This study clearly illustrates the major breakthrough related to new high spatial and temporal resolution, multi-colour, 3D time-lapse imaging microscopy techniques, which image the entire cell volume and display cellular events at micrometre level.

Watch this fascinating video:

Killer T-Cell Credit: Gillian Griffiths/Jonny Settle . 


Professor Gillian Griffiths, Dr Yukako Asano and Akex Ritter – Cambridge Institute for Medical Research – Department of Medicine of the Clinical School (NIH OxCam programme with funding from the Wellcome Trust)

1) Ritter A.T. et al. “Actin depletion initiates events leading to granule secretion at the immunological synapse” (2015) Immunity 42, 864–876. DOI: 10.1016/j.immuni.2015.04.013

2) Body’s ‘serial killers’ captured on film destroying cancer cells – See more at: http://www.cam.ac.uk/research/news

Actin and Tubulin dynamics research studies in 2015

The world of cytoskeletal dynamics studies is in mutation. By example, the first synthetic chemical targeting actin and specifically triggering its growth has been recently released for research applications (BPA). A few weeks before, SiR stains were successfully launched for Actin and Tubulin Live Cell Imaging (SiR-actin Live cell Imaging was at the JBC frontcover in Feb. 2015).

Cellular and molecular biologists have now access to a unique range of discovery tools opening new perspectives for deciphering cytoskeletal events living cells.

Branched PolyAmines (BPA)

Until now, only molecules that stabilize or destroy the cytoskeleton of actin were available. Derived from supramolecular chemistry, Branched PolyAmines (BPA) rapidly enhances the growth of lamellar networks of actin filaments.

BPA-induced actin filaments

Actin filamentous network growth 10 minutes after addition of BPA to cell cultures.Source: Pr. Daniel Riveline, Laboratory of Cell Physics, ISIS/IGBMC, Strasbourg (France).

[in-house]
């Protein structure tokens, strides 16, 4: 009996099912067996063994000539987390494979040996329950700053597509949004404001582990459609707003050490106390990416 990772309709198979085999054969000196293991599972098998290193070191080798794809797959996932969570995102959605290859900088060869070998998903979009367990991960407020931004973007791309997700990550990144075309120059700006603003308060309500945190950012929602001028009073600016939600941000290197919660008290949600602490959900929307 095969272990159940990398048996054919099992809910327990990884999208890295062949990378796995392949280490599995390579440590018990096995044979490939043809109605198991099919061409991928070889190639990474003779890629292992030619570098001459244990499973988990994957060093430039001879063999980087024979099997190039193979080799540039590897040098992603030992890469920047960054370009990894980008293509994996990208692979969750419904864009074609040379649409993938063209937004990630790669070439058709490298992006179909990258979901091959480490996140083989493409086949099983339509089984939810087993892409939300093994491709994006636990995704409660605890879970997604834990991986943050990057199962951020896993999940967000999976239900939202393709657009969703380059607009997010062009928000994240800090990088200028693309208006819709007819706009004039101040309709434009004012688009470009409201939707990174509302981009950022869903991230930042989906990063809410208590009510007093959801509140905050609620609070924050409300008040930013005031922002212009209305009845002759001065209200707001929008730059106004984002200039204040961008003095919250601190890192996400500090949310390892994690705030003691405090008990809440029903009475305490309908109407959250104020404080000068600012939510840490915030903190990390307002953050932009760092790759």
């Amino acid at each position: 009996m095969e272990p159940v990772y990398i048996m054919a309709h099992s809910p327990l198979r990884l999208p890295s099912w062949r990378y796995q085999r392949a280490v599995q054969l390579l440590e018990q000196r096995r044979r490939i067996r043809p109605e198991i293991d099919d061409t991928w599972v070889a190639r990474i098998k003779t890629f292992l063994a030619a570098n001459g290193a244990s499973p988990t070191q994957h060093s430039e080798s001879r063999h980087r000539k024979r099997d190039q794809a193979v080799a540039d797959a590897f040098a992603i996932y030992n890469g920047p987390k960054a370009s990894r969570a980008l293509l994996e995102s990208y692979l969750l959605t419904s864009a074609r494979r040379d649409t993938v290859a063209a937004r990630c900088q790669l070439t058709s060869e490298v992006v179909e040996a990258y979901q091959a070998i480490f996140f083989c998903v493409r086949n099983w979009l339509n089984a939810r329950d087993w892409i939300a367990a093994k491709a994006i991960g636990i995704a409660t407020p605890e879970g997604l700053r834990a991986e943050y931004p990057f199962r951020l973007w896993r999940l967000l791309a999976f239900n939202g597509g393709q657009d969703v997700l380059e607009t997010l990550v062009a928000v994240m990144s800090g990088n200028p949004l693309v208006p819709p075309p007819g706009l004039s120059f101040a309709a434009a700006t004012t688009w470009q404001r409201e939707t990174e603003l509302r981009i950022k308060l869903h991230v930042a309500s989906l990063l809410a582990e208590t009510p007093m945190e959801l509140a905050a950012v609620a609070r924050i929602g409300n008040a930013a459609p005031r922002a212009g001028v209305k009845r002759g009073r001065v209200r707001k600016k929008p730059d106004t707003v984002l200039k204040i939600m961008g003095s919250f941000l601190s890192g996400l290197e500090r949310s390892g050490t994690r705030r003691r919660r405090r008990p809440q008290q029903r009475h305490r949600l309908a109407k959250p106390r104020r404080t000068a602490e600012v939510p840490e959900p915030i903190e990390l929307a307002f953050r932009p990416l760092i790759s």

BPA is a specific modulator for in vitro and in vivo actin dynamics studies by regulating actin nucleation and turnover in cells. This compound complements currently available molecules to study actin dynamics such as Latrunculin A , Cytochalasin D, Jasplakinolide, WiskostatinActin Binding Proteins.

Transfection-free SiR Actin and Tubulin stains

SpiroChrome’s live cell SiR actin stains are non-toxic fluorescent stains for monitoring Actin and Tubulin changes in living cells. These cell permeable SiR-Actin and SiR-Tubulin compounds stain microtubules and F-actin respectively in living cells.

SiR Tubulin tebu-bio's fluorescent dye

3D-SIM microscopy image of labeled microtubules in primary rat cortex neuron body stained with SiR Tubulin.

Novel research tools aiming at better understanding cytoskeletal reorganization have radically changed discovery frontiers. Interestingly, and despite their degree of innovation, these new reagents remain very affordable and user friendly for research applications.

tebu-bio’s experts will follow on tracking emerging cystoskeleton-based technologies.